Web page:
The waters off southern Somalia appear to be an important habitat for threatened marine mammals whose numbers are declining
For years, little was documented about humpback whales or different species of dolphins on the Kenyan coastal waters; or even the occasional killer whales.
Come 2011, several non-governmental and government agencies came together to change this and formed the Kenya Marine Mammal Network (KMMN) to provide a platform to collect data on marine mammals along the Kenyan coast, and identify key areas for dolphin and whale conservation.
One of the priorities of the KMMN is to establish the hotspots for dolphins, whales and dugong (as few as five remain in Kenya) to receive accreditation for Important Marine Mammal Areas (IMMAs) in Kenya under the umbrella of the International Union for Conservation of Nature’s (IUCN) World Commission on Protected Areas, an initiative created in 2013.
The work of KMMN has been featured in peer-reviewed scientific journals, including Frontiers in Marine Science.
For example, the article “Cetacean Research and Citizen Science in Kenya,” published in the journal’s June 16 edition, reviews data on sightings and strandings for small cetaceans, mainly dolphins.
The article focuses on well-studied species whose “populations have become threatened with significant decline and, in some cases, extinction due to anthropogenic threats such as water-borne pollution, fisheries interactions, coastal development and maritime shipping and industrial noise.”
The KMMN data published in an International Whaling Commission Technical Report 2020 shows that from 2011 to 2018, there were 1,406 records of 24 species of dolphins and whales in Kenya.
These included the most frequently spotted inshore species like the Indo-Pacific bottlenose dolphin and the rarely sighted endangered Indian Ocean humpback dolphin.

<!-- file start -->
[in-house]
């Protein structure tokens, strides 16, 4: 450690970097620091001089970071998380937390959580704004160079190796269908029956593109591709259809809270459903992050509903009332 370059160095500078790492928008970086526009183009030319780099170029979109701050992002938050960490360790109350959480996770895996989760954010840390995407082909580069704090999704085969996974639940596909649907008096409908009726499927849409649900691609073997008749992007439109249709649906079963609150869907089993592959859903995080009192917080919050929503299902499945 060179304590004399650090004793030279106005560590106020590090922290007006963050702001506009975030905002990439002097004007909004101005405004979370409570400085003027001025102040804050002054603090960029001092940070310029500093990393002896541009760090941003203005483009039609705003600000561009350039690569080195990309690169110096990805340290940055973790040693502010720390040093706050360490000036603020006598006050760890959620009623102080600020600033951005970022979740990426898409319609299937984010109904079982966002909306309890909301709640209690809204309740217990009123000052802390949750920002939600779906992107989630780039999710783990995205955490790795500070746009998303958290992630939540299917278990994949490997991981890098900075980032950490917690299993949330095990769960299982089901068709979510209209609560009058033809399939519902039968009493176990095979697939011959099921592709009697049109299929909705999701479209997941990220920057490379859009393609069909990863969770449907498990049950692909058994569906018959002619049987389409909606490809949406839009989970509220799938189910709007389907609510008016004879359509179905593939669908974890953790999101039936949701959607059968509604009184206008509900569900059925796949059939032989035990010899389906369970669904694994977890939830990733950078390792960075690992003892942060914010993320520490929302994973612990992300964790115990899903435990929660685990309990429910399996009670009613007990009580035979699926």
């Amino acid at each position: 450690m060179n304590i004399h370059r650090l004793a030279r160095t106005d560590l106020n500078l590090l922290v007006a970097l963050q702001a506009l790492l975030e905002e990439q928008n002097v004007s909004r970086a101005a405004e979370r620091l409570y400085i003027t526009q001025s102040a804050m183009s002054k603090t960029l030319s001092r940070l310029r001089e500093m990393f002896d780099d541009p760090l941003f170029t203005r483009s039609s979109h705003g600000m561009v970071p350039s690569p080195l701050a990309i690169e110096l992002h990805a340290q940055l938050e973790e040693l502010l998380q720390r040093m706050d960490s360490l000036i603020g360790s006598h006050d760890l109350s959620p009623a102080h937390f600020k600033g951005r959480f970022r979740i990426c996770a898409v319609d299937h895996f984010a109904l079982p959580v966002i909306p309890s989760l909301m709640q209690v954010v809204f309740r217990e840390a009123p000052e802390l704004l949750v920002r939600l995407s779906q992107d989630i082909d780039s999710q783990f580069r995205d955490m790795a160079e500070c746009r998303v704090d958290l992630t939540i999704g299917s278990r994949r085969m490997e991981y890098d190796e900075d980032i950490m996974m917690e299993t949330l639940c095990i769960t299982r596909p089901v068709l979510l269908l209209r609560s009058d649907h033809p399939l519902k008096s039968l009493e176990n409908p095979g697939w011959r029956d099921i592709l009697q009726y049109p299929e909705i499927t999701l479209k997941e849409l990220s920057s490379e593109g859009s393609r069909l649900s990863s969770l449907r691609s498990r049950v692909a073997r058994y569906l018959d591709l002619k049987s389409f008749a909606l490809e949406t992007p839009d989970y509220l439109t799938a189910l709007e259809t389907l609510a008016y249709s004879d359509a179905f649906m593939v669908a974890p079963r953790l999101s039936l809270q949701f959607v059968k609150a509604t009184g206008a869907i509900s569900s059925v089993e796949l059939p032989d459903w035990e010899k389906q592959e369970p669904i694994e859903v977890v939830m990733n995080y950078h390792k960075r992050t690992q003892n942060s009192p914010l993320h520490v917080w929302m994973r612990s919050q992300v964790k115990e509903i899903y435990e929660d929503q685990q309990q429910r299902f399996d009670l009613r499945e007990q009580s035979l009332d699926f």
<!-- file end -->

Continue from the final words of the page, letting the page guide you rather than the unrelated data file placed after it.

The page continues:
Offshore species include killer whales, short-finned pilot whales, spinner dolphins and even the largest mammal on Earth, the blue whale.
Of these, lesser known species such as the pygmy sperm whale, melon headed whale, striped dolphin and Risso’s dolphin were recorded through stranding reports, meaning those found beached either dead or alive on the shore.
While much ground has been covered in gathering information, the KMMN publications show how much more data is needed from under-studied areas in Ungwana Bay and the Lamu archipelago.
KMMN’s work has also featured at scientific and conservation meetings hosted by the International Whaling Commission and the World Marine Mammal Conference, raising Kenya’s status and increasing visibility on a global scale
Its data has been used to support the listing of three IUCN Important Marine Mammal Areas in the Watamu-Malindi Marine Protected Area and Watamu Banks, Kisite-Mpunguti and off-shore Lamu.
Notably the offshore IMMA was recognised as significant due to the presence of endangered blue whales reported by oil and gas Marine Mammal Observers that accompany seismic vessels as required by law to collect data and ensure operations do not interfere with the animals during surveys. The blue whales were recorded in 2014 and 2015 data collection aboard the ships.
The first time ever
It suggests that the waters of northern Kenya and southern Somalia are likely to constitute an important habitat for blue whales in the Indian Ocean during the South-East Monsoon period.
Since 2016, IUCN’s Marine Mammals Protective Areas Task Force has been identifying IMMAs using standard criteria in six marine regions, through regional expert workshops.
IMMAs are defined as important habitats for marine mammal species that have the potential to be protected and managed for conservation.
The rationale for developing IMMAs includes the fact that marine mammals have been overlooked by many national efforts yet they are indicators of the ocean ecosystem health.
They also migrate through vast ocean distances crossing international boundaries like the 30-tonne humpback whale (equivalent to six adult elephants). This gigantic whale migrates every year from the Antarctic to the northern tip of Africa, passing along the Kenyan coast and back again.
“IMMAs have come at a perfect time. Kenya is mapping marine areas that will help identify threats affecting marine mammals,” according to Michael Mwang’ombe of Watamu Marine Association and the project coordinator of Kenya Marine Mammal Research and Conservation.
“Dolphins and whales require more research to facilitate conservation planning and gazetting marine protected areas. We are collaborating with government agencies and local stakeholders in marine mammal research in the designated IMMAs.”